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Bullet trains could save you from a monster commute. So why are critics saying it's time to bail?


Want to know what it’s like to be an East Coast commuter? Come along on my daily drive and you’ll be quickly welcomed to my own personal hell. Clogged highways between major cities, with thousands of cars joining the journey through traffic on every variation of 95 between Baltimore and Washington: 695, 295, 495, and 395.

I make this face a lot during my commute, which can range from 90 minutes to 2 hours

My commute is about 70 miles each way and although it may sound crazy, it’s actually not that unusual for people who work in and around D.C. And it turns out, all of us could benefit from something that’s in the works not just along the eastern seaboard but also on the West Coast: high-speed rail.

We went to Baltimore to talk with Wayne Rogers as part of a joint project with our partner, "Full Measure with Sharyl Attkisson." He’s the CEO of TNEM, the Northeast Maglev Project, the mid-Atlantic’s attempt at high-speed rail.

“One of the things I think is important is not just looking at it like a fast train,” Rogers explained. “What we’re really doing is shrinking geography.”

To frustrated commuters, Rogers would be a dream-maker if he could bring a Maglev train to the congested areas between New York and Washington. Aside from having a weird name, the Japanese SCmaglev technology makes an amazing promise: shortening the trip from the Big Apple to Capitol Hill to just one hour.

“This train is 311 miles an hour, 50 percent faster than anything that’s even dreamed of here, and three-and-a-half to four times as what Amtrak is getting done,” Rogers said. “It’s going to change where you live. It changes where you work.”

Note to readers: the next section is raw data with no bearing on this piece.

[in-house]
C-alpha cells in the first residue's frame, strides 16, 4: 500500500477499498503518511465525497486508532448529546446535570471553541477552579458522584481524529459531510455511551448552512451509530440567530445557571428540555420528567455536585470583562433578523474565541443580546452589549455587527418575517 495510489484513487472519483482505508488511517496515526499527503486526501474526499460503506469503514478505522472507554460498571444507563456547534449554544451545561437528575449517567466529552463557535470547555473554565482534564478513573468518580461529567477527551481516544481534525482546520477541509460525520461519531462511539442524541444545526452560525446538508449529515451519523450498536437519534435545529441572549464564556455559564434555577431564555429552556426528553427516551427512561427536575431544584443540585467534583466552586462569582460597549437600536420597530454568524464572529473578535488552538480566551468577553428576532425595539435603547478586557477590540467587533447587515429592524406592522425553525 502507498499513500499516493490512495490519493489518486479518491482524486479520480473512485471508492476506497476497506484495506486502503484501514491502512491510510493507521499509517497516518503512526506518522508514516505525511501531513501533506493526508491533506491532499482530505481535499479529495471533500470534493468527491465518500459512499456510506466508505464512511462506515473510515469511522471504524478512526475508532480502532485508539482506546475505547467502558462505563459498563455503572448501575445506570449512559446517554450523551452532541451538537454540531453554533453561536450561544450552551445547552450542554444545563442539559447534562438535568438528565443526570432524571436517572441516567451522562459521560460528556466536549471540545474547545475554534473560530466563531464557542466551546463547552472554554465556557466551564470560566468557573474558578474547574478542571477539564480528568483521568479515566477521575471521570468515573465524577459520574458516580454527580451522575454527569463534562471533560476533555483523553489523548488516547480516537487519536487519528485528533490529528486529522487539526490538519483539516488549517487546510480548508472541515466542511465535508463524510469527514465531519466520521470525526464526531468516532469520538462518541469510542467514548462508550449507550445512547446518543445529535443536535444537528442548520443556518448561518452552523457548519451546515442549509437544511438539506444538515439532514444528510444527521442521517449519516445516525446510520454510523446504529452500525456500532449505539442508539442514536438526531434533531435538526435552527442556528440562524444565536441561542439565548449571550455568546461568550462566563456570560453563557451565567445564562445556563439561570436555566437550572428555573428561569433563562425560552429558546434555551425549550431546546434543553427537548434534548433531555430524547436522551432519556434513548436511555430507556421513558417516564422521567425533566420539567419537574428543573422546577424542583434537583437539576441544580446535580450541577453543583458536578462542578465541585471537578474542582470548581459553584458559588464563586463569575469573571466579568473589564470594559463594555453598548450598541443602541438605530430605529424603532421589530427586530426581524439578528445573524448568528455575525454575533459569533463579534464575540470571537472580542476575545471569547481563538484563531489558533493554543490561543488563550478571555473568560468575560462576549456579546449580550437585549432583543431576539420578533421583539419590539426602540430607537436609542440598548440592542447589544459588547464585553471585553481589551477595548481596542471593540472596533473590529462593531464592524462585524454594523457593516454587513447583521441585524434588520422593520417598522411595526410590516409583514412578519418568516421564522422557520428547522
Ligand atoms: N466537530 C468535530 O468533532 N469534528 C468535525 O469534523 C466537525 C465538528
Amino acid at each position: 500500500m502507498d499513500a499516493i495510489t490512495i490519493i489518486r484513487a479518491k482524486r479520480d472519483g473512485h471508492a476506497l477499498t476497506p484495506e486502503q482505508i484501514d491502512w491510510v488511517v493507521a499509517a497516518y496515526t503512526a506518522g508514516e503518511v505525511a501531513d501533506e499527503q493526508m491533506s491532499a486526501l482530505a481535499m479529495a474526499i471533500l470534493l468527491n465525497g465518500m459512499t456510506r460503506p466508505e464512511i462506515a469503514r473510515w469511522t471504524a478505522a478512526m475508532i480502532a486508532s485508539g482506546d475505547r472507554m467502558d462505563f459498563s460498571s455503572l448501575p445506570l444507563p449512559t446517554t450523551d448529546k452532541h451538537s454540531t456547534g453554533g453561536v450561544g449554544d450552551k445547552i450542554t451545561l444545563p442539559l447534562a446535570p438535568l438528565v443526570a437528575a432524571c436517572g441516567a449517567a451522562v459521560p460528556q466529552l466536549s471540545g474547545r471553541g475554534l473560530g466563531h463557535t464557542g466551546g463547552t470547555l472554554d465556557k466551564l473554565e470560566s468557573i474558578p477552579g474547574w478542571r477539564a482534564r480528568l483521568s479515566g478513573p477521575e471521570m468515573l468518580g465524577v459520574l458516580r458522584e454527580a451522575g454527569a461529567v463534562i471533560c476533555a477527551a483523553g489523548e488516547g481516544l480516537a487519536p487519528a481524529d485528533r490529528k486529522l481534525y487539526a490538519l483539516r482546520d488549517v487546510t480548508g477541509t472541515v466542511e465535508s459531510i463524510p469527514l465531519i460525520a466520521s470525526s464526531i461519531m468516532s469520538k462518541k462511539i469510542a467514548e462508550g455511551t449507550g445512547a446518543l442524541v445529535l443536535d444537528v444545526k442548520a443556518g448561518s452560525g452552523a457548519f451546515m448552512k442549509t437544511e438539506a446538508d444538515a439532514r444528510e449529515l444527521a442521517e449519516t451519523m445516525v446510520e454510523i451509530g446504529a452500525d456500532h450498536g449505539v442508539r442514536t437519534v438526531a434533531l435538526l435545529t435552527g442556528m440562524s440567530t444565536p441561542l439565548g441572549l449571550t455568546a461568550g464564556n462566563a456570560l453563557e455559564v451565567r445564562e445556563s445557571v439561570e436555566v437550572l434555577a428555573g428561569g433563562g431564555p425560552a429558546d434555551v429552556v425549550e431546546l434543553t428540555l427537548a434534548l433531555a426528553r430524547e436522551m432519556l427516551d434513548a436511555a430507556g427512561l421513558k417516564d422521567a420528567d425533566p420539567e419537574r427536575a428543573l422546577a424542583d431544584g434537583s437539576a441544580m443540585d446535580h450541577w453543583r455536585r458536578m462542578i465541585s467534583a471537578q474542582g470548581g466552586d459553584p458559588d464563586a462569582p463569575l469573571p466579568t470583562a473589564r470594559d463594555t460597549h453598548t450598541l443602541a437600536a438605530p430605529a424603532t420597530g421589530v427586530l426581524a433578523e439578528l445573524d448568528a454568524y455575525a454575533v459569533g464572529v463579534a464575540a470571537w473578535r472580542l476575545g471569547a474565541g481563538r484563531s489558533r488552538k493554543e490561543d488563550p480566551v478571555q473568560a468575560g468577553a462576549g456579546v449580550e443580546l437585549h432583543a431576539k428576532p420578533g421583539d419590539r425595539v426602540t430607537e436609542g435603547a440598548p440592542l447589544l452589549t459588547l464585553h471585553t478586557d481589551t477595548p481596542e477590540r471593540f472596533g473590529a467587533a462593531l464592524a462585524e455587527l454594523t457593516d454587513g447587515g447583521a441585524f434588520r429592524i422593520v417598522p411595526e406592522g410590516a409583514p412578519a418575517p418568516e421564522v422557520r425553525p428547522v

It’s easy to get caught up in the idea. But don’t get too excited. High-speed rail on the East Coast won’t happen overnight or even in this decade. Just thinking about it is expensive. The Federal Railroad Administration handed out $28 million just to study the impact of a train like this.

But that sum of money is nothing compared to the funding that’s already been spent on a similar project in California. We took a trip to Fresno, where a high-speed train isn’t just a dream. Construction is already happening there.

It is painstaking work as these crews lay down the foundation of where the tracks will eventually go. It took seven years to get construction started after California voters gave the thumbs up in 2008. And it could still be another decade before there’s a train in operation.

"I know people think it’s the Christmas morning scenario where after we voted for this, we’re going to wake up and it’s done. But these things take time,” explained Lisa Marie Alley, the spokeswoman for the California High Speed Rail Authority.